I've been experimenting with yeast/algae/fungi inoculants for a number years and have had some very good results .. Here is a small article i wrote to summarize some of the advantages of supplementation and the mutalistic/symbiotic activities of yeast in plants. There are various techniques that one may apply to cultivate reliable and prolific yeasts and algae that you simply wont find in a bottle. I will document these shortly.. It is also a very cost effective strategy and is good for the environment since is reduces the amount of additives required in the soil. In recent years active yeasts have also been shown to have some very important applications in hormone manipulation for prolonging blooming periods and slowing maturity to increase production.
Introduction - Abscisic acid (ABA)
Abscisic acid (ABA), also known as abscisin II or 'dormin' is a plant signalling hormone responsible for many plant developmental processes, including transpiration and bud maturation. ABA was originally believed to be involved exclusively in leaf abscission but it has been shown by Bastawisy, M. H and Sorial (1998) not to be the case.
In the natural setting, plants preparing for the fall, following a growing season produce high quantities of ABA in their terminal buds. This slows plant growth until a state of dormancy or suspended animation is reached. This induces abscission and directs leaf primordia to develop thickening of vascular tissues to protect the seeded buds during the winter season.
ABA degradation - Role of yeast in oxidoreductase bio-sythesis
ABA is degraded by the oxidoreductase enzyme (+)-abscisic acid 8'-hydroxylase produced by plants to inhibit the activity of abscisic acid at the termini of immature flowering tops. This induces periods of rapid blooming following the onset of pre-flowers and limits ethylene production. As the growing season draws to a close and floral density reaches a Plateau (full bloom), oxidoreductase levels plummet with a rapid decline and thereby raising levels of ABA activity and ethylene production - initiating the maturation process.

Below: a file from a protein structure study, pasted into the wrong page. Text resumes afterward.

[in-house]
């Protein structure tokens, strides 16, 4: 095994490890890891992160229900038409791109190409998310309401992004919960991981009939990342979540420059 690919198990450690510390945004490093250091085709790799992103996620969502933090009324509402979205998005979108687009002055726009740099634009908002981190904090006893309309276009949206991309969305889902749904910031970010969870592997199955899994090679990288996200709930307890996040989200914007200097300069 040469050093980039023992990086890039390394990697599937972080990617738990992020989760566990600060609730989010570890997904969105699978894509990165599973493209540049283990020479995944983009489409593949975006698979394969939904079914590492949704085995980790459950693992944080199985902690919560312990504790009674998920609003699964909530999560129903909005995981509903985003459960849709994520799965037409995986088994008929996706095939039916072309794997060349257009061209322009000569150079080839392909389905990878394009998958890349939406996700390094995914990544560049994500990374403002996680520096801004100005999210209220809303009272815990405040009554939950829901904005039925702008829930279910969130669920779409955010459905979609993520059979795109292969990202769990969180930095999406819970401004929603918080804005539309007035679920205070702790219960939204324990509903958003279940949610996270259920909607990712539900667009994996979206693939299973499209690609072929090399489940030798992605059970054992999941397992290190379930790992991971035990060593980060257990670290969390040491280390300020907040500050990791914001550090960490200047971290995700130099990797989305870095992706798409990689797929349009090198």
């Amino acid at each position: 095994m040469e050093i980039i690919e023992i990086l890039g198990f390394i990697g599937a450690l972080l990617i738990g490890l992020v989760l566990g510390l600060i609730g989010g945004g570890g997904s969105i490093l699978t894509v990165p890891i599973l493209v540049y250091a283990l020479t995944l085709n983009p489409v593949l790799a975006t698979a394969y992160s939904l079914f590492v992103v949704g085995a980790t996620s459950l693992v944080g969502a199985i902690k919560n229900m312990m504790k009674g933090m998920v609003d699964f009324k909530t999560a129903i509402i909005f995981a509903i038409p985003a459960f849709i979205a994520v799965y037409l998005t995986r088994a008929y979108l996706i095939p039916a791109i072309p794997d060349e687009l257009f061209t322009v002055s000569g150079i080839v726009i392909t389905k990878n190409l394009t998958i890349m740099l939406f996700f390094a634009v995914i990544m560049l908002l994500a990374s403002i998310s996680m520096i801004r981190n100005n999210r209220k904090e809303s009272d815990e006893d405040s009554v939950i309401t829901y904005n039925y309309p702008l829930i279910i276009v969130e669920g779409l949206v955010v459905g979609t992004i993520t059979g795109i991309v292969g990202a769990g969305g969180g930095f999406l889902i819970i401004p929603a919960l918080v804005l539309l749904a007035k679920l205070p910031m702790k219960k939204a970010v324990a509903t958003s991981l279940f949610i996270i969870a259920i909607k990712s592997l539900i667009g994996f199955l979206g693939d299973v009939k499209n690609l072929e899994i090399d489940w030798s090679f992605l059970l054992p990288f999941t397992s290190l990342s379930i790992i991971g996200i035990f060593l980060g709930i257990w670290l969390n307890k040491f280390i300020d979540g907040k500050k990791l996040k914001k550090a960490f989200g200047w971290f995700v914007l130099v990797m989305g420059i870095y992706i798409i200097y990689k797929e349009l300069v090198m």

Oxidoreductases are also produced in abundance by various marine algae, pathogenic fungi and yeast cells. With regards to phenotypes supplemented with, or producing-directly an abundance of oxidoreductase enzymes, periods of prolonged blooming are clearly observed (Abd-El-Dayem and El –Deeb 2000). Flower development in these phenotypes is often accelerated and significantly more productive. Conversely, those phenotypes that display a sensitivity to ABA are often found to dramatically under-perform, and have poor stomatal regulation.
The application of active yeasts to induce ABA inhibition can be used suitably in the agricultural setting to prolong or sustain the development of crops to significantly improve commercial yields. By selective inoculation of early maturing crops with active yeasts and yeast extracts in the early stages of flowering, bloom times can be extended considerably .
Recent findings (Davis and Zhang, 1991/1998) suggest that the increased productivity and quality of yeilds may be related to the coupling of elevated levels of growth promoters (auxin/cytokinins) and ABA inhibition and the colony's ability to fix nitrogen as well as to dramatically increase the rhizome surface area enhancing the levels micronutrient (not P and K though..) absorption. Others studies provide similar findings (Marchner, 1995 and Nakhlla 1998)... They concluded that B-vitamins, Zn as well as an abundant cytokinin source is required for oxidoreductase bio-synthesis. These results indicate that the shoots characteristics were significantly improved by both bacterial and yeast culture inoculation or both in combination.
Azotobacter bacteria has the ability to release some chemical compounds that stimulate growth hormones like cytokinins, indoleacetic acid and gibberellins (Marha et al., 2000) and release siderophores compounds that serve as chelating agents for various minerals and cations that increase the availability of these elements in soil (Marin et al., 2001).
The advantages attributed to the application of yeast inoculants on enhancing vegetative and floral characteristics might be due to the direct or indirect effect of it's ability to change the environment of the root system to form a fine network of polysaccharide that behaves symbiotically with the rhizome, or because the development of the yeast after its saturation with groups of amino acids and vitamins. For example, Subba and Rao (1984) discuss that yeast induces the absorption of nutrient elements by buffering/stabilizing the soil pH near neutral. Ahmed et al. (1995) and Glick (1995) report that the yeast is capable of increasing the stimulative growth compounds like gibberellins, auxins and cytokinins that act in improving plant cell division and growth.
Furthermore, active yeast and yeast extracts are suggested to participate in the role of sugar accumulation in soils during vegetative and reproductive stages of development improving soil fertility (Barnett et al, 1990). Yeast is also an abundant source of cryoprotective agents, sugars and amino acids (Shady, 1978 and Mahmoued, 2001).
References and further reading
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